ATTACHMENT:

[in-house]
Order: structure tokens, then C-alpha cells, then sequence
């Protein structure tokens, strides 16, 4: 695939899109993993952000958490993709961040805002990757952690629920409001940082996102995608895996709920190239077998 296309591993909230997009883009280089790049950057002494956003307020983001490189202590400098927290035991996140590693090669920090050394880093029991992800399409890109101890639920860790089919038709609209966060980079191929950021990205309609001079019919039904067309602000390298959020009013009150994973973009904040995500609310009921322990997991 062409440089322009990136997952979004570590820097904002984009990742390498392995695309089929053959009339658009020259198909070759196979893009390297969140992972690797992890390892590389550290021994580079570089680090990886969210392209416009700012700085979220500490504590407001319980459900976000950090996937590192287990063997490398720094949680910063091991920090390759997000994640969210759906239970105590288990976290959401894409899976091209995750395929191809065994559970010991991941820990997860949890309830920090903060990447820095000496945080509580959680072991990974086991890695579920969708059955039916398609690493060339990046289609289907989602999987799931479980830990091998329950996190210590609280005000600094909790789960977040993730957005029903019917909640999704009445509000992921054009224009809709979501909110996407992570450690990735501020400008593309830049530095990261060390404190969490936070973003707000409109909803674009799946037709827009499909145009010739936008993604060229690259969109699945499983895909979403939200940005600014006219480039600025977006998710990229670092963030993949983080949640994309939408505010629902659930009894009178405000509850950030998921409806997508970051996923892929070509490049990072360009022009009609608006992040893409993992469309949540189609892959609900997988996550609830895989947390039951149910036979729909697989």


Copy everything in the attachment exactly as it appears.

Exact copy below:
[in-house]
Order: structure tokens, then C-alpha cells, then sequence
């Protein structure tokens, strides 16, 4: 695939899109993993952000958490993709961040805002990757952690629920409001940082996102995608895996709920190239077998 296309591993909230997009883009280089790049950057002494956003307020983001490189202590400098927290035991996140590693090669920090050394880093029991992800399409890109101890639920860790089919038709609209966060980079191929950021990205309609001079019919039904067309602000390298959020009013009150994973973009904040995500609310009921322990997991 062409440089322009990136997952979004570590820097904002984009990742390498392995695309089929053959009339658009020259198909070759196979893009390297969140992972690797992890390892590389550290021994580079570089680090990886969210392209416009700012700085979220500490504590407001319980459900976000950090996937590192287990063997490398720094949680910063091991920090390759997000994640969210759906239970105590288990976290959401894409899976091209995750395929191809065994559970010991991941820990997860949890309830920090903060990447820095000496945080509580959680072991990974086991890695579920969708059955039916398609690493060339990046289609289907989602999987799931479980830990091998329950996190210590609280005000600094909790789960977040993730957005029903019917909640999704009445509000992921054009224009809709979501909110996407992570450690990735501020400008593309830049530095990261060390404190969490936070973003707000409109909803674009799946037709827009499909145009010739936008993604060229690259969109699945499983895909979403939200940005600014006219480039600025977006998710990229670092963030993949983080949640994309939408505010629902659930009894009178405000509850950030998921409806997508970051996923892929070509490049990072360009022009009609608006992040893409993992469309949540189609892959609900997988996550609830895989947390039951149910036979729909697989």